Tuesday, June 19, 2012

More Saipan Nudibranchs

Nudibranchs are related to marine snails.  Although they are related, they do not have shells as thy shed them before they become adults.  They are amazingly varied and colorful, and people around the world "collect" them in pictures.  The name "nudibranch" means naked branch because of their exposed gills.  People more commonly call them "sea slugs" which is not a very flattering name.  Interestingly, the Japanese call them umi ushi meaning "sea cow" because they have head tentacles that look like horns.  These are sensory organs called rhinopores.

You can find a few nudis in the shallow waters of Saipan's beaches.  You just have to look carefully since they are very small, and although quite colorful, they are camouflaged well in the marine environment.  This is the Elysia ornata I found a few weeks ago in Obyan Beach.   
I found a few more this weekend that I would like to share.  I do not have an underwater camera and couldn't get a picture of the Thuridilla gracilis that I saw in Obyan last week.  I did manage to find another one at Coral Ocean Point.
She was strikingly beautiful and only about 15 millimeters long. 
Can you tell how tiny she is from the size of the sand grains in the picture?  Tiny!
Another really common nudi is Plakobranchus ocellatus that has purple and lavender spots.  I guess that is why they named it after an ocelot.  I only had a camera phone with me, so sorry if the pictures aren't that great.
They are a lot bigger than the T. gracilis, at about 30mm long and 10mm wide.  I found a few of them in the shallow reef flat of Wing Beach.

I think they must be pretty common here since I always happen upon them at several shallow beaches.  You can check out more nudibranch information and look at beautiful pictures in Nudipixel where a few of my friends have contributed their finds from Guam and Saipan.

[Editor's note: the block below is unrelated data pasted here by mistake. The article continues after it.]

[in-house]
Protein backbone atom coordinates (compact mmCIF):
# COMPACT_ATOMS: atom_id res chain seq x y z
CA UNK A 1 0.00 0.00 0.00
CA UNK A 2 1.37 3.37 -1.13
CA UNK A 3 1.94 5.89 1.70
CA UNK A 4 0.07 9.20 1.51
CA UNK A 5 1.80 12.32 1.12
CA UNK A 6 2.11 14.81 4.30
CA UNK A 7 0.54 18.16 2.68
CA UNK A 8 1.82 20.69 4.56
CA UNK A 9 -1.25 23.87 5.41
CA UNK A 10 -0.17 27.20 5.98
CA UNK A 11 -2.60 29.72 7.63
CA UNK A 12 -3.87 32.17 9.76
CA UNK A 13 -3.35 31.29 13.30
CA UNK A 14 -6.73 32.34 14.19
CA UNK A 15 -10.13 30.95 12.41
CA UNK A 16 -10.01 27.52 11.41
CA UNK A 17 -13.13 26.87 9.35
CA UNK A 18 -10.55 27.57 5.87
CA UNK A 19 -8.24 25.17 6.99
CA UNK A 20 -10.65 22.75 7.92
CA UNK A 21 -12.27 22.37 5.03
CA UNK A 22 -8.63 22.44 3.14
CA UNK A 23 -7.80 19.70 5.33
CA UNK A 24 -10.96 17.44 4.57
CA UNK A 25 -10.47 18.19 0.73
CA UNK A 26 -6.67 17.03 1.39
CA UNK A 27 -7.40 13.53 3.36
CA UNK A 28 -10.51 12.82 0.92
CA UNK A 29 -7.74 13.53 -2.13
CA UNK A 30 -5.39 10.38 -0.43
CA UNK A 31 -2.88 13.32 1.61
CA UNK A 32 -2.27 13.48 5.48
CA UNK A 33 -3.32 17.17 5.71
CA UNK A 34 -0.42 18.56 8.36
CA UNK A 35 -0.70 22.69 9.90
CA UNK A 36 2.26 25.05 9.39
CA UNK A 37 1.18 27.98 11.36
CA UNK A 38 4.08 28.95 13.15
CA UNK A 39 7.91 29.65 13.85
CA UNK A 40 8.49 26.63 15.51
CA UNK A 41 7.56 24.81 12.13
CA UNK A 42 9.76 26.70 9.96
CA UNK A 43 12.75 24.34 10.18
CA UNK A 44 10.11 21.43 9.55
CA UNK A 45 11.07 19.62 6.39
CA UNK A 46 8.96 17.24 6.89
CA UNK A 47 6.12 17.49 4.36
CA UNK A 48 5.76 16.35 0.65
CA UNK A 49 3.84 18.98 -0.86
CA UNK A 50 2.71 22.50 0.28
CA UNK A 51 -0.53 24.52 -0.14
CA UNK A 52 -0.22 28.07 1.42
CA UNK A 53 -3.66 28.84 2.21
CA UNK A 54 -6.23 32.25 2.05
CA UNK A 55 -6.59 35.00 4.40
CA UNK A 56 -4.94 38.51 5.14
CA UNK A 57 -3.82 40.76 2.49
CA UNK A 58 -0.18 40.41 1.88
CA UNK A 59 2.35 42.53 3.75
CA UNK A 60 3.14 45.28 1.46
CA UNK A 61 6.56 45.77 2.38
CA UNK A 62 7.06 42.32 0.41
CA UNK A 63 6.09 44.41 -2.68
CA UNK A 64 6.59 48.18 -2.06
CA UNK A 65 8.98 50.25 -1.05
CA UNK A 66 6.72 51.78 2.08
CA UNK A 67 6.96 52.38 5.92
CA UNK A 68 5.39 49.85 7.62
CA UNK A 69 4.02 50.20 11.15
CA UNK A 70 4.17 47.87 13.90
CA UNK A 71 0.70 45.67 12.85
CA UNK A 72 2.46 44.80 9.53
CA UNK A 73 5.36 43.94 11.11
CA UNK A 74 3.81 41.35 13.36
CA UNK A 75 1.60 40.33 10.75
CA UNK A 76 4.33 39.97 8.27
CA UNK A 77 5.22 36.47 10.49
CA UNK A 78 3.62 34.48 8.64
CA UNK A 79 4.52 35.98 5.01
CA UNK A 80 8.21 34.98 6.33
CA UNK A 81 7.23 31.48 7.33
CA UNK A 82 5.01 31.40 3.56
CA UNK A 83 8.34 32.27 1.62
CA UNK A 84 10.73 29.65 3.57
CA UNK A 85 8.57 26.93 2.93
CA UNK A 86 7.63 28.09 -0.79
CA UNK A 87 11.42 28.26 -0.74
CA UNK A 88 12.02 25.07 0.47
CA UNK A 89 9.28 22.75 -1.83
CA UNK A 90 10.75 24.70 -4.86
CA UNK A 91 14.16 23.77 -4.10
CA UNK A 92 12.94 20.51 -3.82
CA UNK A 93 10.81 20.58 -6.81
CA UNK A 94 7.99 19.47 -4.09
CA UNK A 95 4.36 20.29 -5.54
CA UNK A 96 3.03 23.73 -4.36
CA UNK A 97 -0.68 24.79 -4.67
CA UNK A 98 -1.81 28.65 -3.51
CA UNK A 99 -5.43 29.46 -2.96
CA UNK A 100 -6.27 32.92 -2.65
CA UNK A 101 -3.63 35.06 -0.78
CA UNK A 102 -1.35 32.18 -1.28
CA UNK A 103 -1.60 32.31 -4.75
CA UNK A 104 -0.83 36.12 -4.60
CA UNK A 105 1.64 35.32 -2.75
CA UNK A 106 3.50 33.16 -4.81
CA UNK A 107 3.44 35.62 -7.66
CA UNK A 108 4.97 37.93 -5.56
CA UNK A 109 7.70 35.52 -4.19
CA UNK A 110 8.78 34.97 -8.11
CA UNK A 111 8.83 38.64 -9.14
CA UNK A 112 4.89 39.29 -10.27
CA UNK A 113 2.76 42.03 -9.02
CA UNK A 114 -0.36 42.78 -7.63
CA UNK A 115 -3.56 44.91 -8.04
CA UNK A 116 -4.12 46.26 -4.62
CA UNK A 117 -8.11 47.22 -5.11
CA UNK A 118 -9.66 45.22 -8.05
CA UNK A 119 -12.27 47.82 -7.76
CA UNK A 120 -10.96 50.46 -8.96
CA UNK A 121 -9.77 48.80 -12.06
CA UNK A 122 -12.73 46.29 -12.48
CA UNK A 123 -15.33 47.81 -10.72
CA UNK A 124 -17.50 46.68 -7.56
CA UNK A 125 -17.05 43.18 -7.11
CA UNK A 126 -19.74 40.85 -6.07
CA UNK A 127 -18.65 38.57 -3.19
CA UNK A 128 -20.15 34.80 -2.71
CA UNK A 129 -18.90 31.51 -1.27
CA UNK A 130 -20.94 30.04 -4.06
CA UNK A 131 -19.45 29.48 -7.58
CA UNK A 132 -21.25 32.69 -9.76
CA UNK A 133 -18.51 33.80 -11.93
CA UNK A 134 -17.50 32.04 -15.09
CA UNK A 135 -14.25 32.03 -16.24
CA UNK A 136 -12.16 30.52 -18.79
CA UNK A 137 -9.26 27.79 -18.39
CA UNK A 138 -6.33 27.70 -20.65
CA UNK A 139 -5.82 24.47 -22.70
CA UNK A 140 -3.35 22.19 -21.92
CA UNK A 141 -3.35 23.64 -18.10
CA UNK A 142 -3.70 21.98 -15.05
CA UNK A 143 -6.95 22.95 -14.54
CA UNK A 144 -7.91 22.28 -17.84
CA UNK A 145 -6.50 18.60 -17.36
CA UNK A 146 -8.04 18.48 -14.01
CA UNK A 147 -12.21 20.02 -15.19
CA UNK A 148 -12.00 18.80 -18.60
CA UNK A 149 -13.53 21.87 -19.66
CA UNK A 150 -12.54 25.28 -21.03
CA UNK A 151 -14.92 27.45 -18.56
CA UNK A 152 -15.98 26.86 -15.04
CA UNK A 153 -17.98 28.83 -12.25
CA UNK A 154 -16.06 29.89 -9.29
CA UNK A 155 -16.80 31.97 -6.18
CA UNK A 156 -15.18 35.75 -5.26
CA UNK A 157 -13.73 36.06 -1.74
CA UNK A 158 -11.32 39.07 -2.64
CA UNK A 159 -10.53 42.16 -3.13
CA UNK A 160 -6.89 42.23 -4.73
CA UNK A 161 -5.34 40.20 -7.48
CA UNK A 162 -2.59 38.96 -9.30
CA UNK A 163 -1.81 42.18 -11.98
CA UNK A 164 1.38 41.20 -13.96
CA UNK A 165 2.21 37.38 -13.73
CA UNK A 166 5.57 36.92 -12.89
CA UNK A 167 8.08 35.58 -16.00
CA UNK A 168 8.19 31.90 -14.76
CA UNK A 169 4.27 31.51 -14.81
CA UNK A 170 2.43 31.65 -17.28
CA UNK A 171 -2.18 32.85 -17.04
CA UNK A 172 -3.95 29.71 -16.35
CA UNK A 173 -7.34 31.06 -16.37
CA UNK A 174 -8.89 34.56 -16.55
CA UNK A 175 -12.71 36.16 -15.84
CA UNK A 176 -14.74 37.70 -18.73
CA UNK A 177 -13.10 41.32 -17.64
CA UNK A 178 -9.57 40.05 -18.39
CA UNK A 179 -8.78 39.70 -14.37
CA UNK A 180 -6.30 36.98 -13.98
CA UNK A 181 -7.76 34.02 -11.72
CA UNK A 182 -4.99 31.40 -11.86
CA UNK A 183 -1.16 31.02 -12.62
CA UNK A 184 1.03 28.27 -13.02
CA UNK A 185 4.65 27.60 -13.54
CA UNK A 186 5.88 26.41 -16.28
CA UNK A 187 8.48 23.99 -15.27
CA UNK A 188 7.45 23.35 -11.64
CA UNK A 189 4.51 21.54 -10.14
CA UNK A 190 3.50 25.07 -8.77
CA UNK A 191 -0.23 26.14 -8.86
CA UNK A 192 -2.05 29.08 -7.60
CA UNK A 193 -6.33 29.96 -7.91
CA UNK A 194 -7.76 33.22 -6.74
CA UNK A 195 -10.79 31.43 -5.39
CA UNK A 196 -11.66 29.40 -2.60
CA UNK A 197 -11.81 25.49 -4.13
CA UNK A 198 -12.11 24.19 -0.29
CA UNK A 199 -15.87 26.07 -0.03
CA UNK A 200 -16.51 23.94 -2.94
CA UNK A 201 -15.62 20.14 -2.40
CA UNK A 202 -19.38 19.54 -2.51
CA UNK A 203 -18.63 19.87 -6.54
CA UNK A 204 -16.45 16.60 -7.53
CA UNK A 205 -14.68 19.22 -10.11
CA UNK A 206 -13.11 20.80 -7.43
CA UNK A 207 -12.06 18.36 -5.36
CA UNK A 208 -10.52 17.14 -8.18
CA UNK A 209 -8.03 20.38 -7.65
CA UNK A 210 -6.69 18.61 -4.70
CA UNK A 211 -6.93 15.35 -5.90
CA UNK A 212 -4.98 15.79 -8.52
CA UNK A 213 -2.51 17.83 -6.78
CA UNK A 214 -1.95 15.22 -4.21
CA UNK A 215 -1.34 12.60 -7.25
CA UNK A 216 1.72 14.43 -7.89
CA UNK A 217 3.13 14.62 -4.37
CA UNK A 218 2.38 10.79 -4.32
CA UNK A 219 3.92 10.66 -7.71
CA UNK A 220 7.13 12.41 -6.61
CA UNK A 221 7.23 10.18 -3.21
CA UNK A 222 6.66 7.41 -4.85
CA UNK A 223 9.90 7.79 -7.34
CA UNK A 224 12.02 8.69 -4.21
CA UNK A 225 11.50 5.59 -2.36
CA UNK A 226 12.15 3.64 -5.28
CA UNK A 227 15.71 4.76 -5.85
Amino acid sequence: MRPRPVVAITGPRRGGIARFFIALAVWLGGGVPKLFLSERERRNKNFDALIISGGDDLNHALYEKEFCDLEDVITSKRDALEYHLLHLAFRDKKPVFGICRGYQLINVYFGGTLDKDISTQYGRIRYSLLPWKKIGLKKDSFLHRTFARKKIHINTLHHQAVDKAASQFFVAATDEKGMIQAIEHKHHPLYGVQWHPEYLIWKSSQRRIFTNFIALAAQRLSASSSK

I think these maybe are the more common shallow water nudibranchs around here but I will keep an eye out for others.  Thanks for talking stories again.

Ti napu.
The Beachcomber

Monday, June 18, 2012

Not So Extinct Sea Urchin

Some scientists believe that the collector sea urchin (Tripneustes gratilla) is extinct on Saipan due to over collection.  Imagine my surprise to find one after more than 7 years!  Well, it may very well be extinct now since I made this one into a yummy sea urchin sashimi or uni!  Yummy!  

Just kidding!  But all jokes aside, I was very happy to find that there is still a population of collector urchins  hanging on to existence in the CNMI. Someone told me that people used to collect them by the buckets in the 1980s through the 1990s.  These urchins have short spines and they have a habit of "collecting" bits of shells, sea grass and algae that camouflages them from predators.  I still don't have an underwater camera so I had to briefly bring this one above water for a picture.  I tasted another type of sea urchin a long time ago on Guam when my dad popped one open and squeezed some lemon in it.  I remember it tasting like lemony sand.

I also found a live tulip cone snail (Conus tulipa).  Out of all the cone snails, this one resembles the deadly geography cone (C. geographus) the most, so there is speculation that it is just as deadly.  Cone snails use a harpoon-like tooth to inject their prey with venom and handling them can prove to be deadly.  So my advice: Hands off!  Check out this link that my friend Doug wrote that has video of a geography cone snail.

Thanks for talking stories with me again.  Take care, friends.

Ti napu.
The Beachcomber

Sunday, June 10, 2012

Obyan Nudibranch

I went beachcombing at Obyan Beach with the BFF this weekend.  The day was hot and sunny and the tide was really low.  In the shallow water, I saw two nudibranchs (sea slugs) but only managed to get a picture of one (sorry, I only had my phone camera).  I think this is an Elysia ornata and it was laying down its egg mass.  The other one was probably a Thuridilla gracilis.  Nudibranchs are especially hard to identify and there are people who are really into "collecting" them in pictures.  Here is a picture of the bright yellow egg mass:
Beach time with the BFF are some of the best times.  Hopefully there will be more time in the water next weekend.
Ti napu.
The Beachcomber